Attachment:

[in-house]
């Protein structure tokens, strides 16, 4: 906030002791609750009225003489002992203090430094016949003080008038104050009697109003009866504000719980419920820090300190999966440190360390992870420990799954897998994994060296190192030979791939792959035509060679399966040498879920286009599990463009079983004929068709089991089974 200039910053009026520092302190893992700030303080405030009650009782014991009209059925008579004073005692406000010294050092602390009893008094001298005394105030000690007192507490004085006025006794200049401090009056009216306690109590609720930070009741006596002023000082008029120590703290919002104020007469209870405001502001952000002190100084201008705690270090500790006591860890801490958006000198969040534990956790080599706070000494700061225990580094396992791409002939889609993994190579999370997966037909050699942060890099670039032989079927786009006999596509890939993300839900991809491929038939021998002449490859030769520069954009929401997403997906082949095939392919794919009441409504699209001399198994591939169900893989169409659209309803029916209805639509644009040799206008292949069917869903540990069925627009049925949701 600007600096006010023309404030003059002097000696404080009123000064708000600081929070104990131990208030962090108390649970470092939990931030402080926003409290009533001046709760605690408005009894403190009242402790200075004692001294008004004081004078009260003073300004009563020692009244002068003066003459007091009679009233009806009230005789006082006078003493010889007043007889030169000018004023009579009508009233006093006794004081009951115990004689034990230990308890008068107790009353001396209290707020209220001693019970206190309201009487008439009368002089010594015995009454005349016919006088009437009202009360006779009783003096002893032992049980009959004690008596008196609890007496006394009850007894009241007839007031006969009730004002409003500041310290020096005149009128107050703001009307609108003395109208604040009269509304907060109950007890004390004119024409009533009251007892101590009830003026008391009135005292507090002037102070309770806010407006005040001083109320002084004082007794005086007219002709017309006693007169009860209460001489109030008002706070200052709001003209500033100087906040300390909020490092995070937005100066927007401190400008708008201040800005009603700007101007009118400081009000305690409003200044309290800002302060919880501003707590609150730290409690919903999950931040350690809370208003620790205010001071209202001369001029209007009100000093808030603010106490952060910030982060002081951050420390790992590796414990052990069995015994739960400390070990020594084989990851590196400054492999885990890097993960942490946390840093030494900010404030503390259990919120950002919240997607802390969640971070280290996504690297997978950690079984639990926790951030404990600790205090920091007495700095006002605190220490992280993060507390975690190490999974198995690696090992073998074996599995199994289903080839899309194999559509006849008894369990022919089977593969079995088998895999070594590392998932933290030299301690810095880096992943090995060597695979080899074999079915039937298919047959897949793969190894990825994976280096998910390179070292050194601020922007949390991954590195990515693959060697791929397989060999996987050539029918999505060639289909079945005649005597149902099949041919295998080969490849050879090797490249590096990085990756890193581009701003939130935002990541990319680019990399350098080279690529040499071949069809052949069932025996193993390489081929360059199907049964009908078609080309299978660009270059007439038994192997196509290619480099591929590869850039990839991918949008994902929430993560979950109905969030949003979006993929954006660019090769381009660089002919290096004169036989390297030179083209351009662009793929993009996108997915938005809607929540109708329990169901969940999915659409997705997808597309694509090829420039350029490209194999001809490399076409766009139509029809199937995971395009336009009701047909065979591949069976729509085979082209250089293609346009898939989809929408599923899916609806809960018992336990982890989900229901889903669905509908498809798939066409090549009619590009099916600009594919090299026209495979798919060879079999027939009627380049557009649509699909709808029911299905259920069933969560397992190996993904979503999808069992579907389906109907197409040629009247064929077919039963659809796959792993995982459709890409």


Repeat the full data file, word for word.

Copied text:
[in-house]
């Protein structure tokens, strides 16, 4: 906030002791609750009225003489002992203090430094016949003080008038104050009697109003009866504000719980419920820090300190999966440190360390992870420990799954897998994994060296190192030979791939792959035509060679399966040498879920286009599990463009079983004929068709089991089974 200039910053009026520092302190893992700030303080405030009650009782014991009209059925008579004073005692406000010294050092602390009893008094001298005394105030000690007192507490004085006025006794200049401090009056009216306690109590609720930070009741006596002023000082008029120590703290919002104020007469209870405001502001952000002190100084201008705690270090500790006591860890801490958006000198969040534990956790080599706070000494700061225990580094396992791409002939889609993994190579999370997966037909050699942060890099670039032989079927786009006999596509890939993300839900991809491929038939021998002449490859030769520069954009929401997403997906082949095939392919794919009441409504699209001399198994591939169900893989169409659209309803029916209805639509644009040799206008292949069917869903540990069925627009049925949701 600007600096006010023309404030003059002097000696404080009123000064708000600081929070104990131990208030962090108390649970470092939990931030402080926003409290009533001046709760605690408005009894403190009242402790200075004692001294008004004081004078009260003073300004009563020692009244002068003066003459007091009679009233009806009230005789006082006078003493010889007043007889030169000018004023009579009508009233006093006794004081009951115990004689034990230990308890008068107790009353001396209290707020209220001693019970206190309201009487008439009368002089010594015995009454005349016919006088009437009202009360006779009783003096002893032992049980009959004690008596008196609890007496006394009850007894009241007839007031006969009730004002409003500041310290020096005149009128107050703001009307609108003395109208604040009269509304907060109950007890004390004119024409009533009251007892101590009830003026008391009135005292507090002037102070309770806010407006005040001083109320002084004082007794005086007219002709017309006693007169009860209460001489109030008002706070200052709001003209500033100087906040300390909020490092995070937005100066927007401190400008708008201040800005009603700007101007009118400081009000305690409003200044309290800002302060919880501003707590609150730290409690919903999950931040350690809370208003620790205010001071209202001369001029209007009100000093808030603010106490952060910030982060002081951050420390790992590796414990052990069995015994739960400390070990020594084989990851590196400054492999885990890097993960942490946390840093030494900010404030503390259990919120950002919240997607802390969640971070280290996504690297997978950690079984639990926790951030404990600790205090920091007495700095006002605190220490992280993060507390975690190490999974198995690696090992073998074996599995199994289903080839899309194999559509006849008894369990022919089977593969079995088998895999070594590392998932933290030299301690810095880096992943090995060597695979080899074999079915039937298919047959897949793969190894990825994976280096998910390179070292050194601020922007949390991954590195990515693959060697791929397989060999996987050539029918999505060639289909079945005649005597149902099949041919295998080969490849050879090797490249590096990085990756890193581009701003939130935002990541990319680019990399350098080279690529040499071949069809052949069932025996193993390489081929360059199907049964009908078609080309299978660009270059007439038994192997196509290619480099591929590869850039990839991918949008994902929430993560979950109905969030949003979006993929954006660019090769381009660089002919290096004169036989390297030179083209351009662009793929993009996108997915938005809607929540109708329990169901969940999915659409997705997808597309694509090829420039350029490209194999001809490399076409766009139509029809199937995971395009336009009701047909065979591949069976729509085979082209250089293609346009898939989809929408599923899916609806809960018992336990982890989900229901889903669905509908498809798939066409090549009619590009099916600009594919090299026209495979798919060879079999027939009627380049557009649509699909709808029911299905259920069933969560397992190996993904979503999808069992579907389906109907197409040629009247064929077919039963659809796959792993995982459709890409």